…but not so convincing to Randy "˜Duke' Cunningham, a TOPGUN instructor who claims the character was based off his exploits. Again, Cunningham was an ace pilot who also pulled off the "˜hit the brakes' trick. His distinguished record in Vietnam brought him to public attention and presumably helped inspire the character of Maverick.
More power ballads, and more topless games of volleyball. Also, Cunningham became a politician and ended up going to jail for a few years (which would have made for a very interesting sequel, to be honest).
A washed-up Philadelphia slugger gets an once-in-a-lifetime opportunity to take on the World Heavyweight Champion, which just happens to coincide with his romancing of a shy pet shop worker with a name that's best shouted in a barely comprehensible garble.
Amazingly, the story of Rocky Balboa was pretty much based on real events. In 1975, a journeyman boxer named Chuck Wepner took on Muhammad Ali (the obvious inspiration for Apollo Creed) and almost won. He was knocked out late in the 15th round, but still managed to floor Ali in the 9th. Stallone, then a struggling actor, saw the fight and penned Rocky shortly afterwards.
The similarities don't end there, though. Like Rocky, Wepner also fought a wrestler, although he took on Andre The Giant rather than Hulk Hogan. Presumably miffed by the fact his screen counterpart was making Stallone millions of dollars, Wepner filed a lawsuit against Stallone in 2006 before reaching an undisclosed settlement.
Unlike Balboa, Wepner didn't win a rematch against Ali, end the Cold War or fight Mr. T. Instead, he had a few more fights and retired in 1978.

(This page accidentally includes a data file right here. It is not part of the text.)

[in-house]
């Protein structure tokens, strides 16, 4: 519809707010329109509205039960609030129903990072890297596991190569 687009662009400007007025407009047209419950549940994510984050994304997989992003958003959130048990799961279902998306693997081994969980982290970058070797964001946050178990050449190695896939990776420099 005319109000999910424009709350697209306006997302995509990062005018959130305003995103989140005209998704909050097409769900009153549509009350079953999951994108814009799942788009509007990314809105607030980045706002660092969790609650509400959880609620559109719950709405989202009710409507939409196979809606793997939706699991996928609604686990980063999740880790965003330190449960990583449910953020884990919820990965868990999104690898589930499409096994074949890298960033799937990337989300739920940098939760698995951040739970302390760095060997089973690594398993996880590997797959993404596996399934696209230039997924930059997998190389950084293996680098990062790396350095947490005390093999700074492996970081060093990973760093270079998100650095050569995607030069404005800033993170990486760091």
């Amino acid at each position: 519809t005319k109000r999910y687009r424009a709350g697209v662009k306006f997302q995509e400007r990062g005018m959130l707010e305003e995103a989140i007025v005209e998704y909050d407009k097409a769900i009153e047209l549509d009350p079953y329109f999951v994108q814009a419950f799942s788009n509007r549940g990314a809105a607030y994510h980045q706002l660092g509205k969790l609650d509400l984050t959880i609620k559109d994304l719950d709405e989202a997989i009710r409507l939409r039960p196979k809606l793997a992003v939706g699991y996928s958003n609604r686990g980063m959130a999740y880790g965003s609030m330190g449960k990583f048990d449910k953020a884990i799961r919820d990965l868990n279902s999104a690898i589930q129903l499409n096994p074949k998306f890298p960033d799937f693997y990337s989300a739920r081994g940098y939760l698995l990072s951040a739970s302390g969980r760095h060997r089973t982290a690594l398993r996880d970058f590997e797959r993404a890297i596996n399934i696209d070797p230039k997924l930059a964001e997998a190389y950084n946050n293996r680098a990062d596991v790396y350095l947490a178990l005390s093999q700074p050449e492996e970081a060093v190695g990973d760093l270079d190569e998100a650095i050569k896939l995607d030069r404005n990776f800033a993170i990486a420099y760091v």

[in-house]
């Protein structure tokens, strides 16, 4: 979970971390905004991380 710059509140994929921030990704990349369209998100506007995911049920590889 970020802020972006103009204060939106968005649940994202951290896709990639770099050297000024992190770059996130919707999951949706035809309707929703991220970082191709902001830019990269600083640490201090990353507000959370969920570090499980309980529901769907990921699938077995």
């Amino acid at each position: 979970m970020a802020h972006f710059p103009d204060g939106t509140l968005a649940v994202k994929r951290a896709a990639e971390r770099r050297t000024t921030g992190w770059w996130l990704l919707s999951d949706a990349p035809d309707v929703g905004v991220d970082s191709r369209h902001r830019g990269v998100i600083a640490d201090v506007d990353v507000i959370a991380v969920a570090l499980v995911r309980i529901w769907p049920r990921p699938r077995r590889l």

He also got in a spot of legal bother for selling counterfeit Muhammad Ali merchandise in 2002, whereas Rocky ended up opening his own restaurant.
The story of a priest who wrestles to make money to feed orphans is almost entirely true!
By day, Sergio Gutierrez Benitez was a priest in 1970s Mexico. By night, he was a luchador named Fray Tormenta. Benitez used the proceeds from his wrestling careers to feed orphans, although he didn't claim any credit for it. In fact, no-one knew who the man behind the mask was for years.
Eventually, Fray Tormenta's real identity came out. In an interview, Benitez claimed he kept his identity secret because he thought no-one would take him seriously.
Benitez was an alcoholic and a drug addict before becoming a priest, whereas Nacho is an orphan himself and is raised in a monastery. We're guessing the addict stuff was a bit too heavy for a kids film…
Oh crikey, why's it always the horror films that are real?
The Exorcist is based off a novel of the same name, which in turn was based on – you guessed it – real events. Roland Doe (a pseudonym) was a 13 year old boy who allegedly tried to contact his deceased aunt using a Ouija board she gave him.
Shortly after, weird stuff starting happening: furniture began moving, objects starting levitating and jars of holy water smashed for no reason. When a priest tried to perform an exorcism, Doe apparently attacked him and started speaking in a gutteral voice. In a later exorcism, the words "˜hell' and "˜evil' appeared on his body. Remarkably, Doe went on to live a normal life afterwards.
The account of the incident was signed by 9 priests and 49 other witnesses, although some skeptics claim that Doe was merely a spoilt child with a short temper and a good imagination.
Well, Doe was a boy rather than a girl for one. We presume his language was a bit less salty too. There's no mention of pea soup-coloured vomit either…